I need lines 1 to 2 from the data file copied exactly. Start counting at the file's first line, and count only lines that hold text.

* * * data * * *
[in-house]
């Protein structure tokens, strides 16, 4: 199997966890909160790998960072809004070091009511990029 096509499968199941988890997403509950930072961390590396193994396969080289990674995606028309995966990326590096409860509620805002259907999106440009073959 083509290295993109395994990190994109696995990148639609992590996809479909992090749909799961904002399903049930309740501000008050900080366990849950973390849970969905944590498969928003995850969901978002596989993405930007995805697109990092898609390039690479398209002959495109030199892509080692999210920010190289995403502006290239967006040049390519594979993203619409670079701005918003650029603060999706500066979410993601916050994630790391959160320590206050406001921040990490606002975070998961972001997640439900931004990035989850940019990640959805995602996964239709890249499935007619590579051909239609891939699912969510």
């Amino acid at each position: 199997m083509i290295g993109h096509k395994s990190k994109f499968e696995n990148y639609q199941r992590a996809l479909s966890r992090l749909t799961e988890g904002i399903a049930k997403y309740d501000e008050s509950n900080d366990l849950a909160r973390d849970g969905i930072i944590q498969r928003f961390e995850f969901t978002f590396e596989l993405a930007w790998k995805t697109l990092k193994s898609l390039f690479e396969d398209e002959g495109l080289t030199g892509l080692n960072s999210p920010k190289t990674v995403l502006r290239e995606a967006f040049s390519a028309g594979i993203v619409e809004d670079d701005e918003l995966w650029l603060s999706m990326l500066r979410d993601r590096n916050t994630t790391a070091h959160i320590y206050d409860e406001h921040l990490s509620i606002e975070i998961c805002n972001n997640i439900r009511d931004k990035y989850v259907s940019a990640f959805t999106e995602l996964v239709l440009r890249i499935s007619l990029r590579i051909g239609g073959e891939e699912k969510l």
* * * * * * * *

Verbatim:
[in-house]
């Protein structure tokens, strides 16, 4: 199997966890909160790998960072809004070091009511990029 096509499968199941988890997403509950930072961390590396193994396969080289990674995606028309995966990326590096409860509620805002259907999106440009073959 083509290295993109395994990190994109696995990148639609992590996809479909992090749909799961904002399903049930309740501000008050900080366990849950973390849970969905944590498969928003995850969901978002596989993405930007995805697109990092898609390039690479398209002959495109030199892509080692999210920010190289995403502006290239967006040049390519594979993203619409670079701005918003650029603060999706500066979410993601916050994630790391959160320590206050406001921040990490606002975070998961972001997640439900931004990035989850940019990640959805995602996964239709890249499935007619590579051909239609891939699912969510």